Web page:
6 Dan Kennedy Quotes From The Ultimate Sales Letter

Are you looking for Dan Kennedy quotes? What are some of the best quotes from The Ultimate Sales Letter?

Dan Kennedy is a direct-response marketing consultant, speaker, and author of dozens of business books, including The Ultimate Sales Letter. The book provides time-tested foundational strategies in the art of persuasive writing that translate across media in the ever-evolving world of sales and marketing.

Take a look at these quotes from Kennedy’s book, along with a bit of context and explanation.

Quotes From The Ultimate Sales Letter

Here are six Dan Kennedy quotes that help you get a sense of his book The Ultimate Sales Letter.

“Always enter the conversation already occurring in the customer’s mind.”

Kennedy says that, before you write your sales letter, you have to first identify and understand your target customer so you can address their priorities and pitch your product in a way that resonates with them. 

Kennedy recommends that try to find out the following things about people who would buy your product:

  • Their greatest worry, fears, frustrations, and dreams 
  • Their age, income, hobbies, political affiliations, and magazines they read
  • Their biases and how they communicate 
  • Trends impacting their business and life
  • Whether anyone else has tried and failed to sell them a product like yours

“Write for the buyer, not the nonbuyer.“

Kennedy recommends that you narrow your focus to people who would buy your product as opposed to taking a mass marketing approach.

“In case you had illusions to the contrary, no one is sitting around hoping and praying that he will receive your sales letter. When it arrives, it is most likely an unwelcome pest.“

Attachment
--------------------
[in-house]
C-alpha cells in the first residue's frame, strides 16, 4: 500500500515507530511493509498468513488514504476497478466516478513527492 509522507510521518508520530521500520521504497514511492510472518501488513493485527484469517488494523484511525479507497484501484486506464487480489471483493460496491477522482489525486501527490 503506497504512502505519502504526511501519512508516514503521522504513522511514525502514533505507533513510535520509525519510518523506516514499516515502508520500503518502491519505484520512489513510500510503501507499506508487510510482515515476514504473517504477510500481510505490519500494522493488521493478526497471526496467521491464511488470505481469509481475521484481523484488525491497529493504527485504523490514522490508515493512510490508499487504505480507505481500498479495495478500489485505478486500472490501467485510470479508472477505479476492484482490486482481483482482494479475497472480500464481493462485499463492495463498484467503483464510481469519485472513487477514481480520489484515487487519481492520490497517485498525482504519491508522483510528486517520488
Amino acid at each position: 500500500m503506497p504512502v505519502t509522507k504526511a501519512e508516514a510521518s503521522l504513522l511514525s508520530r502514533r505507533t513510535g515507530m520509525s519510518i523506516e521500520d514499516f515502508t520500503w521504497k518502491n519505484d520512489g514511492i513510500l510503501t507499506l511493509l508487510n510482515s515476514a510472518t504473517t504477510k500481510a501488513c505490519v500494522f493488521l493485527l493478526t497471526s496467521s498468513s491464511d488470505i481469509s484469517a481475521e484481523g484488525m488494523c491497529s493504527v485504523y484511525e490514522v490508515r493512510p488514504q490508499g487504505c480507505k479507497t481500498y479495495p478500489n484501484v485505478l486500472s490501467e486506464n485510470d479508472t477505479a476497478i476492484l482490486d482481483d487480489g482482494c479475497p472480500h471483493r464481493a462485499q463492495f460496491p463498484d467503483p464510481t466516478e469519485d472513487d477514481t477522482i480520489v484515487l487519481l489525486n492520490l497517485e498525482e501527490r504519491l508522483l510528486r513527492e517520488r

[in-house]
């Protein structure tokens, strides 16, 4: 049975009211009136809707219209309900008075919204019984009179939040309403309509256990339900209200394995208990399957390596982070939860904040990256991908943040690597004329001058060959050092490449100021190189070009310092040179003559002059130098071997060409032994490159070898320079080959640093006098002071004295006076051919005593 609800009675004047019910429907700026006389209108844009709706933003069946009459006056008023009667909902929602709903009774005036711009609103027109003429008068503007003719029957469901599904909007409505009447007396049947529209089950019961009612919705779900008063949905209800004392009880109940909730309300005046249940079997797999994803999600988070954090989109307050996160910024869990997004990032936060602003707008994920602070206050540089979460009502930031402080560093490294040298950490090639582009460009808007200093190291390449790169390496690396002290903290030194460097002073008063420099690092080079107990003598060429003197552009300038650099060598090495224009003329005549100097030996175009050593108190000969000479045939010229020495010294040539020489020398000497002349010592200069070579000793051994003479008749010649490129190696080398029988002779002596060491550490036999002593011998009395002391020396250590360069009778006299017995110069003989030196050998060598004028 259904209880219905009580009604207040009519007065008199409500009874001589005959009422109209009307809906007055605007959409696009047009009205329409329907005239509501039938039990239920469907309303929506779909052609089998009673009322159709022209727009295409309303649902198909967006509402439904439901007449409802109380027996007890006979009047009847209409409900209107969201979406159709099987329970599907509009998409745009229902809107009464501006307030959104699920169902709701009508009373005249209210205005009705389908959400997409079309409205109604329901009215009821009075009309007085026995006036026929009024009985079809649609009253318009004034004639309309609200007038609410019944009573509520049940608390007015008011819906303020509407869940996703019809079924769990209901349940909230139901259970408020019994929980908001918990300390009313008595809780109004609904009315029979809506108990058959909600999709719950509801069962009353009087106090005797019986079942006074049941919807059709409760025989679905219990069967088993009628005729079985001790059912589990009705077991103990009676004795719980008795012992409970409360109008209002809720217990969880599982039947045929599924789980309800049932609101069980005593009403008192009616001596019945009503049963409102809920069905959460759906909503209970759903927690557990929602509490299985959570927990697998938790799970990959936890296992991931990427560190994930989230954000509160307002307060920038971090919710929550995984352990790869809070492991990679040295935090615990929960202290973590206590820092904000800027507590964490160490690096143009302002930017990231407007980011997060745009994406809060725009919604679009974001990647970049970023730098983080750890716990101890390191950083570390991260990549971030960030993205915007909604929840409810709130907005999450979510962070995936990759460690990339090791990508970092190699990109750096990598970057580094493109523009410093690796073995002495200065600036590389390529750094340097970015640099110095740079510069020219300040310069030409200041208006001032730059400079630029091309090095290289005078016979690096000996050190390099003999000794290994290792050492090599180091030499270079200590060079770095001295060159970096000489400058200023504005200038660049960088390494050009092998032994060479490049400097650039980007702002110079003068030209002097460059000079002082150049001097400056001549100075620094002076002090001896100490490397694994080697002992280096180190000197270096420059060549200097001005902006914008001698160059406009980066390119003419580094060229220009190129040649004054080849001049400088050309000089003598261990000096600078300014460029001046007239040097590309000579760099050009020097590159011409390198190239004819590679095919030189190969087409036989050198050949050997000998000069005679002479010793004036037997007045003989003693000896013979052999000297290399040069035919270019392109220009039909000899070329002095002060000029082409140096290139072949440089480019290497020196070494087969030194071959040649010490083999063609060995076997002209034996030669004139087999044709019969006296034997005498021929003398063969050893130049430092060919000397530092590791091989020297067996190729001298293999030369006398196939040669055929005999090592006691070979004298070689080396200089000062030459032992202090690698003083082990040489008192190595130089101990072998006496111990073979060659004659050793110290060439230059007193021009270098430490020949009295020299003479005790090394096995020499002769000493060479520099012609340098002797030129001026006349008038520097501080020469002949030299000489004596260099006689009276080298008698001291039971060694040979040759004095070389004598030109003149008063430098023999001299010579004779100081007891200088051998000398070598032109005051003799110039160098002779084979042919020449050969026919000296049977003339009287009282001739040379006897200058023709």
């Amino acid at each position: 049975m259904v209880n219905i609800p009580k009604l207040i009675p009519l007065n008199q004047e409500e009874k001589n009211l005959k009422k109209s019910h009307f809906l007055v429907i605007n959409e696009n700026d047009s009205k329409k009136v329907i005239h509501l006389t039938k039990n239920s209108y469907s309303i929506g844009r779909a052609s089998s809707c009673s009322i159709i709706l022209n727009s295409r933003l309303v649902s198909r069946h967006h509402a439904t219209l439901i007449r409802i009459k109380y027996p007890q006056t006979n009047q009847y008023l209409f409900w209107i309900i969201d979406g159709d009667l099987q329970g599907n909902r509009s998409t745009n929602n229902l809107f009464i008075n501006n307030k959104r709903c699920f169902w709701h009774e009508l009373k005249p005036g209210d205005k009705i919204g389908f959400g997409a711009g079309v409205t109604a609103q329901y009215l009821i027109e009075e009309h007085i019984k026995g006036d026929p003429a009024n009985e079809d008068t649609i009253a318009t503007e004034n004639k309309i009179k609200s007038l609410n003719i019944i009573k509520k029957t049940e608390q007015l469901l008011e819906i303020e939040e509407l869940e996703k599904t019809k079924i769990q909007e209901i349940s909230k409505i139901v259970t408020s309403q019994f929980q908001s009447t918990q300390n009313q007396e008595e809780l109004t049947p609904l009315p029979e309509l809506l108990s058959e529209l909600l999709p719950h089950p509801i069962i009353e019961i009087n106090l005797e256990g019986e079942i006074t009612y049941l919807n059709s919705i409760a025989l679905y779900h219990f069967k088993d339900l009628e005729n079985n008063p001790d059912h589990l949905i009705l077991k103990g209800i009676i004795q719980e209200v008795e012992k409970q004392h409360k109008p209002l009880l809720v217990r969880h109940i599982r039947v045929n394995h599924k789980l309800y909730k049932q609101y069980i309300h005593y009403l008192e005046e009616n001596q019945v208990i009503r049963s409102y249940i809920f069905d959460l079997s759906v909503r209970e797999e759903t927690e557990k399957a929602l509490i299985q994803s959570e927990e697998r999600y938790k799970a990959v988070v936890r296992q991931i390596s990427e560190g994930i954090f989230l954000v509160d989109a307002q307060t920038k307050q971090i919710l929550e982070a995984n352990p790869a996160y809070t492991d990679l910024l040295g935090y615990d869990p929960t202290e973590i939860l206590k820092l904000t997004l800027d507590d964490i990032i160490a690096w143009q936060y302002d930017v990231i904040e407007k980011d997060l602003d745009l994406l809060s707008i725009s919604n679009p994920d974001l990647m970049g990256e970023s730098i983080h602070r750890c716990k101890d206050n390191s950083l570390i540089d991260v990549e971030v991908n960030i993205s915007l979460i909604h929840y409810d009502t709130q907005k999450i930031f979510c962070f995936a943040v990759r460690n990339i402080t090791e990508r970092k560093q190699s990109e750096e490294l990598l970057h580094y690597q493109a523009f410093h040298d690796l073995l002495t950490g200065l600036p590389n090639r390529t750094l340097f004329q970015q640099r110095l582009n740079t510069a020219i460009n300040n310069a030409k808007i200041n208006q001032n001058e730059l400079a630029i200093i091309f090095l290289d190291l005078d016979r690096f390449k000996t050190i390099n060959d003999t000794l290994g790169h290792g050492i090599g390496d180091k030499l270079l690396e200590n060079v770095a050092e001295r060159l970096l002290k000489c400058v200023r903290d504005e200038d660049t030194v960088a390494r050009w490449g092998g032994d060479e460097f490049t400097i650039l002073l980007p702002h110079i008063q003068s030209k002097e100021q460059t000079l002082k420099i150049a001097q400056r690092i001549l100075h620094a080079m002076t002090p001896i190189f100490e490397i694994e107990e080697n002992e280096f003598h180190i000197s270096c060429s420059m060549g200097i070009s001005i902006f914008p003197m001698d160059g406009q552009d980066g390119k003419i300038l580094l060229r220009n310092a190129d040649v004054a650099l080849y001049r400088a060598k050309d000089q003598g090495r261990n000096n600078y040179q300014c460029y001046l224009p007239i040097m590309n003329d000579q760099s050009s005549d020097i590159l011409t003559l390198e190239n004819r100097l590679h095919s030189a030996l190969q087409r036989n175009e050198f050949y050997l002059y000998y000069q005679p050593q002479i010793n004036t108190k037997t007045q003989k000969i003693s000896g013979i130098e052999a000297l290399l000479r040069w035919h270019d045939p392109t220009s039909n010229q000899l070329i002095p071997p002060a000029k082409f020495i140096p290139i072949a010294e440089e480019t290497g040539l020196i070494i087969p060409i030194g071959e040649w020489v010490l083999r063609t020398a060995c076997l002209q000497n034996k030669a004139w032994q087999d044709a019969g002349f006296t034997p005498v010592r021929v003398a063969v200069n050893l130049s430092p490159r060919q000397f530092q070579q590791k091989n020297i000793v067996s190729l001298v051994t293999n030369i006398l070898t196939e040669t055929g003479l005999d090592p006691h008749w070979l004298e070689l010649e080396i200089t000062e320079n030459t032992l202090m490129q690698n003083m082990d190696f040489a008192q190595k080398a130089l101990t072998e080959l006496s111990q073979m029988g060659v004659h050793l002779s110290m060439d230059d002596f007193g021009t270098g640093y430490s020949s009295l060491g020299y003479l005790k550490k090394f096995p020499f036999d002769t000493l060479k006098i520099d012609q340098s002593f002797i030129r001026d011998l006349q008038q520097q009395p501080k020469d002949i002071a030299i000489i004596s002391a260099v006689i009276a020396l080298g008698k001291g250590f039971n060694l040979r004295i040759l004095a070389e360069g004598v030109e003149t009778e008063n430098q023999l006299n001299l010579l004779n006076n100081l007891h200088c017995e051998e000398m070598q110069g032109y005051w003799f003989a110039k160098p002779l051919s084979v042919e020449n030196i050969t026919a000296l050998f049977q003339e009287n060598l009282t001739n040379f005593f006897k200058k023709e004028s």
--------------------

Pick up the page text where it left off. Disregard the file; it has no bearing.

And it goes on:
Kennedy argues that your first goal in your letter is to quickly seize customers’ attention by telling them your product will solve an immediate problem. Failure to do this, he says, will result in your letter getting thrown away.

“Gimmicks too often fail. Saying something of genuine importance and interest to the recipient usually succeeds. You say it with a headline.“

Kennedy recommends inserting a headline, following your initial greeting, that states a problem your target audience faces and the solution your product or service offers to fix it, for example, “Dear Ms. Hannigan: Give me 10 days and I’ll turn your hyperactive dog into your best-behaved friend!”

“Photographs outperform drawings and illustrations.”

Kennedy recommends providing evidence that highlights the benefits of your product or service to your customer, such as testimonials and photographs that show the product is easy to use or that your service delivers great results.

“All successful selling is by nature and necessity manipulative, and must apply pressure to get decision and action.”

Kennedy advises that you move beyond the topic of price by focusing on persuasion techniques that compel your customer to buy your product, saying things such as these:

  • You’re about to run out of your product.
  • Smart people are buying your product (implication: If the consumer doesn’t buy it they’re not smart).
  • Only special people understand the value of your product or have been selected to try it—and not everyone ticks these boxes.

He further argues that, after convincing your customer that they need your product, your goal is to get them to respond to your letter as quickly as possible.

He offers the following tips to compel consumers to respond to your letter immediately: 

  • Create a deadline by which customers have to respond to get your product. 
  • Offer incentives, such as premium package deals or discounts, for quick responses, or disincentives, like penalties, for slower responses.
  • Provide multiple ways for consumers to respond to you (phone, email, standard mail with prepaid return mail option, even fax).
6 Dan Kennedy Quotes From The Ultimate Sales Letter

Elizabeth Whitworth

Elizabeth has a lifelong love of books. She devours nonfiction, especially in the areas of history, theology, science, and philosophy. A switch to audio books has kindled her enjoyment of well-narrated fiction, particularly Victorian and early 20th-century works. She appreciates idea-driven books—and a classic murder mystery now and then. Elizabeth has a blog and is writing a creative nonfiction book about the beginning and the end of suffering.

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